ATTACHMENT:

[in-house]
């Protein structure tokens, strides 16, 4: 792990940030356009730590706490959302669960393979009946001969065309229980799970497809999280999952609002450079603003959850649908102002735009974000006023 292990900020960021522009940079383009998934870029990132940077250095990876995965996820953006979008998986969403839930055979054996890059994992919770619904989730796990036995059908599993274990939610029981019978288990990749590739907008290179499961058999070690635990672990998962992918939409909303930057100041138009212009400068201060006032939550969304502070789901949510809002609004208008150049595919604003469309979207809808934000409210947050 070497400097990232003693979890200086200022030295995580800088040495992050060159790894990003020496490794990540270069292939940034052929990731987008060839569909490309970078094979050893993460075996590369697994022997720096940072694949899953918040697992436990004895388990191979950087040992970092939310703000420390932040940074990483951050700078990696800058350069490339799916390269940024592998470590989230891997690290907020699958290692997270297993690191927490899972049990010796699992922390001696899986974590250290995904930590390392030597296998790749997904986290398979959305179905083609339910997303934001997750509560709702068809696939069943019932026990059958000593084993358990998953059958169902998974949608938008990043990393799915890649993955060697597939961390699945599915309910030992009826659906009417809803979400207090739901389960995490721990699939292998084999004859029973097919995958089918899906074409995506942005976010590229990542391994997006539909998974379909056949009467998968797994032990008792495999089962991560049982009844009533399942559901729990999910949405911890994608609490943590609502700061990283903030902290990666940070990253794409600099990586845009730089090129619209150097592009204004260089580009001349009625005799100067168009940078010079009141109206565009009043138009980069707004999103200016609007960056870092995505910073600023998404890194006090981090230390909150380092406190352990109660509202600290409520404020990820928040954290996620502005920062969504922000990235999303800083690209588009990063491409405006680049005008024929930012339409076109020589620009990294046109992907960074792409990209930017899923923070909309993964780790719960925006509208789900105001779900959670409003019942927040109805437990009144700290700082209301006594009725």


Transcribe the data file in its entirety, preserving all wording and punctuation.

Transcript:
[in-house]
């Protein structure tokens, strides 16, 4: 792990940030356009730590706490959302669960393979009946001969065309229980799970497809999280999952609002450079603003959850649908102002735009974000006023 292990900020960021522009940079383009998934870029990132940077250095990876995965996820953006979008998986969403839930055979054996890059994992919770619904989730796990036995059908599993274990939610029981019978288990990749590739907008290179499961058999070690635990672990998962992918939409909303930057100041138009212009400068201060006032939550969304502070789901949510809002609004208008150049595919604003469309979207809808934000409210947050 070497400097990232003693979890200086200022030295995580800088040495992050060159790894990003020496490794990540270069292939940034052929990731987008060839569909490309970078094979050893993460075996590369697994022997720096940072694949899953918040697992436990004895388990191979950087040992970092939310703000420390932040940074990483951050700078990696800058350069490339799916390269940024592998470590989230891997690290907020699958290692997270297993690191927490899972049990010796699992922390001696899986974590250290995904930590390392030597296998790749997904986290398979959305179905083609339910997303934001997750509560709702068809696939069943019932026990059958000593084993358990998953059958169902998974949608938008990043990393799915890649993955060697597939961390699945599915309910030992009826659906009417809803979400207090739901389960995490721990699939292998084999004859029973097919995958089918899906074409995506942005976010590229990542391994997006539909998974379909056949009467998968797994032990008792495999089962991560049982009844009533399942559901729990999910949405911890994608609490943590609502700061990283903030902290990666940070990253794409600099990586845009730089090129619209150097592009204004260089580009001349009625005799100067168009940078010079009141109206565009009043138009980069707004999103200016609007960056870092995505910073600023998404890194006090981090230390909150380092406190352990109660509202600290409520404020990820928040954290996620502005920062969504922000990235999303800083690209588009990063491409405006680049005008024929930012339409076109020589620009990294046109992907960074792409990209930017899923923070909309993964780790719960925006509208789900105001779900959670409003019942927040109805437990009144700290700082209301006594009725």